ERIC Number: ED334692
Record Type: RIE
Publication Date: 1991-Apr
Reference Count: N/A
The Relevance of Factual Context in Attacking Ill-Structured Problems in School Administration.
A fact-finding exercise used in a study of principals' problem-solving behaviors is analyzed in this paper. Forty-two subjects with varying degrees of administrative experience participated in fact-finding and thinking-aloud exercises prior to responding to a case study. Problem definition, a key component of the problem-solving process, was a focus of the fact-finding exercise. Findings indicate that information learned during the fact-finding exercise was utilized by less than half of the participants, least often by the least and most experienced groups. A conclusion is that, despite factual context, experience in dealing with similar problems was the most significant factor in the type of problem-solving approach used. The appendix provides background information on the case study. Seven tables and four figures are included. (10 references) (LMI)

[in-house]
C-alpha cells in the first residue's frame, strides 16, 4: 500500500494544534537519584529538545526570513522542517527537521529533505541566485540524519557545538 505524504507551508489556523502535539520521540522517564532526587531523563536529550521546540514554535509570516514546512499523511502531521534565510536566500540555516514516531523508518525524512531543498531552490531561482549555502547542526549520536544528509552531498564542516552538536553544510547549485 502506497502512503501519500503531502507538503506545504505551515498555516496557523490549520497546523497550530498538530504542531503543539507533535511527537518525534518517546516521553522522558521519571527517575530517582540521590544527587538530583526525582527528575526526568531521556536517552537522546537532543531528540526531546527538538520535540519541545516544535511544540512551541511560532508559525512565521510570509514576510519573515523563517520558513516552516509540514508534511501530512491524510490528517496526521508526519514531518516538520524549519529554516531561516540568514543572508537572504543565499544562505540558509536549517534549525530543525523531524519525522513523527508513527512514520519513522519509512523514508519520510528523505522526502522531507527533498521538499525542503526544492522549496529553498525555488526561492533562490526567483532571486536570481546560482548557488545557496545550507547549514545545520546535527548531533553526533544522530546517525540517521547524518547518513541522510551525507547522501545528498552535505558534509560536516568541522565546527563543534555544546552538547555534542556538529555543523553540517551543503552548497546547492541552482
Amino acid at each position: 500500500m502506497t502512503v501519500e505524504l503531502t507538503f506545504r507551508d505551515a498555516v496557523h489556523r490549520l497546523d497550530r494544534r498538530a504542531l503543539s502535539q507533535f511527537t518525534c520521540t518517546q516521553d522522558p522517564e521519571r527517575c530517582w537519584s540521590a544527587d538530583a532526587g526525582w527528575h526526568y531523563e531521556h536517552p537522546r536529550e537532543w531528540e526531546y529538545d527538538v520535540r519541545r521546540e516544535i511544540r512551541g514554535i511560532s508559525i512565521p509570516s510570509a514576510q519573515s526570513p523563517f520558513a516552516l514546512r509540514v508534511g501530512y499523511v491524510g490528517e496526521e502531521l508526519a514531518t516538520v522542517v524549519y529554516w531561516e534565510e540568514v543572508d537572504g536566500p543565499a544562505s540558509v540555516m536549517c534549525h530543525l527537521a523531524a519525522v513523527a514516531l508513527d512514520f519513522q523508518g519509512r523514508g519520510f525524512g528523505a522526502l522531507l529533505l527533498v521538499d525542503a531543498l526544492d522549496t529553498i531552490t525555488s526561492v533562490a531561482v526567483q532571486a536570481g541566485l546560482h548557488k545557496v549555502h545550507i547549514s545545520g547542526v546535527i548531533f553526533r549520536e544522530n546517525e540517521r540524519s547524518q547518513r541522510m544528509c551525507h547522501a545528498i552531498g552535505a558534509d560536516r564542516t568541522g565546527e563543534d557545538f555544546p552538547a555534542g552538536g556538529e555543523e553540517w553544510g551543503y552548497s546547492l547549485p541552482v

Publication Type: Speeches/Meeting Papers; Reports - Research
Education Level: N/A
Authoring Institution: N/A
Note: Paper presented at the Annual Meeting of the American Educational Research Association (Chicago, IL, April 3-7, 1991).